Widower Joins Medical Negligence Experts At Irwin Mitchell In Calling For Lessons To Be Learned
The widower of a new mum who died as a result of sepsis just two weeks after undergoing an emergency caesarean has revealed his heartbreak over her death.
Kimberley Jeffries died aged 29 after delivering her first child, at Colchester General Hospital.
She was discharged two days after the birth but over the coming days sought hospital advice several times, with complaints of abdominal pain and bleeding. She was prescribed antibiotics for a possible womb infection.
Ten days after she was sent home, Kimberley, of Clacton, Essex, was readmitted by emergency ambulance to Colchester General in the early hours of 15 April, 2018.
Staff commenced treatment for sepsis but did not know the cause of her infection. It took staff more than two days to establish that it was “logical” that she had the womb infection endometritis which was suspected to be the source of her sepsis, a hospital investigation said.
With her condition deteriorating Kimberley was told she may need a hysterectomy to remove the infection – which she only had a 20 per cent chance of surviving, her family said.
She underwent emergency exploratory surgery during which pieces of placenta left over from her caesarean were removed.
However, doctors ruled she was too ill for them to continue with a hysterectomy to remove tissue killed by her infection, the source of which was never established.
Kimberley was transferred to surgery to undergo a hysterectomy. After hours of discussions among multiple doctors, medics believed this was her only slim chance of survival. However, Kimberley died on 18 April from multiple organ failure following a cardiac arrest.
Following her death, Kimberley’s family were concerned about the care provided to her. Kimberley’s husband, Christopher, 28, instructed expert medical negligence lawyers at Irwin Mitchell to investigate his wife’s care under East Suffolk and North Essex NHS Foundation Trust, which runs Colchester General, and support his family through the inquest process.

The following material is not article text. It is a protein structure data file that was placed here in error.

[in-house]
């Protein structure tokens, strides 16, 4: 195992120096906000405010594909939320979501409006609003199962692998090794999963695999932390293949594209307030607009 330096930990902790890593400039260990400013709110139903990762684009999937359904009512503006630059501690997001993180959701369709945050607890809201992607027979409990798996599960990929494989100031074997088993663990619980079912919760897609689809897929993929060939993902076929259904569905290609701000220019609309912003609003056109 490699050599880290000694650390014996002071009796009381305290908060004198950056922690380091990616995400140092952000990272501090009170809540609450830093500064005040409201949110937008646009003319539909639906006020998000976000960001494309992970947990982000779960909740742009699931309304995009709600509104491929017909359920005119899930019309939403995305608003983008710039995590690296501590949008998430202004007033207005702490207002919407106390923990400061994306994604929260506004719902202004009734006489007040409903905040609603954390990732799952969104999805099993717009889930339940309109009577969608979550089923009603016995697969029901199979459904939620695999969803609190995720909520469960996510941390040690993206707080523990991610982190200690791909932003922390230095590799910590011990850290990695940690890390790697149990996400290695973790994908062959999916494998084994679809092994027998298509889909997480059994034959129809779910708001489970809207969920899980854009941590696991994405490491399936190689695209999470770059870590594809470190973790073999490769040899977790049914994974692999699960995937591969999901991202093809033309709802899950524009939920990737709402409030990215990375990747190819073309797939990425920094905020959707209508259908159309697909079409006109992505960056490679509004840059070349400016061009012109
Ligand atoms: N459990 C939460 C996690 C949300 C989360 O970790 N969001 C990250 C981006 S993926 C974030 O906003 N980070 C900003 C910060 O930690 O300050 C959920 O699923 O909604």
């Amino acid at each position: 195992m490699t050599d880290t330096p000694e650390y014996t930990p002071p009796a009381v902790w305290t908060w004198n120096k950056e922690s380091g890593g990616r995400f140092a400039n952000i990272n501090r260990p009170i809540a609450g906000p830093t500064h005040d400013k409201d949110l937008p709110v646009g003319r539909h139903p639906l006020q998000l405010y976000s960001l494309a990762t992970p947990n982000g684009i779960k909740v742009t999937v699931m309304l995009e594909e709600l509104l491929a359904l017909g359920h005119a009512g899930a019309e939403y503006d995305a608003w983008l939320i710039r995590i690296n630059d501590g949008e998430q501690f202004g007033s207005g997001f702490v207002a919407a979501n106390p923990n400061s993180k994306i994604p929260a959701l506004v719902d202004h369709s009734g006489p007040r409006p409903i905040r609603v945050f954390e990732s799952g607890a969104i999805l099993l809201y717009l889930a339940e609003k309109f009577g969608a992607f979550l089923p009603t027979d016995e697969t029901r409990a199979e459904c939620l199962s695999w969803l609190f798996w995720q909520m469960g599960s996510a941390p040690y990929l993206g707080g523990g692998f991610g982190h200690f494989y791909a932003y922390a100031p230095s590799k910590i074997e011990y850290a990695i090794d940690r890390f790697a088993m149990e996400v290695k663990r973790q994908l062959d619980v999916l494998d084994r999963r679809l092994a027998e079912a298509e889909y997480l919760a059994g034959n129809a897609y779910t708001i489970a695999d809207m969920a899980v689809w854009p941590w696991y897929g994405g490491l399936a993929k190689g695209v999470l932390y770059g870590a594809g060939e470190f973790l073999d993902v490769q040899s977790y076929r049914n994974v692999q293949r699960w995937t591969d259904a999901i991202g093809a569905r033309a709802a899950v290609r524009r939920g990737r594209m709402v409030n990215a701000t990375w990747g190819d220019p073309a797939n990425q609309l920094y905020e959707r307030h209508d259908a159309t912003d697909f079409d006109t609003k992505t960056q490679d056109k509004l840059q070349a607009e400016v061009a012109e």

Christopher has now joined his legal team at Irwin Mitchell in calling for lessons to be learned after an internal investigation by the Hospital Trust found a number of issues over Kimberley’s care, including:
- A “failure” to recognise she could develop a number of potentially life-threatening conditions and “an apparent lack of knowledge” of their symptoms.
- There was a lack of a co-ordinated plan to care for Kimberley.
- Despite warning signs Kimberley was becoming unwell and despite the involvement of several senior staff there was a lack of appreciation of the potential for her condition to rapidly deteriorate
- The first “fully documented review” from a specialist maternity consultant took place more than 60 hours after her readmission
- There was “late recognition and subsequent suboptimal management” of her “rapidly deteriorating condition” from the evening of 15 April
- Note-keeping was “very patchy” which “made it difficult” to track Kimberley’s condition.
- “There was a lack of thoroughness” in examining Kimberley.
An inquest was told that the Trust had learnt lessons and had introduced a maternity services action plan covering areas including improvement of patient safety, communication and situational awareness through Maternity Safety huddles (MDT meetings), the use of MEWs scoring (early warning score) routinely in community midwifery to detect deterioration and sepsis and the use of electronic records in critical care. This record has improved tracking of progress and detection of deterioration.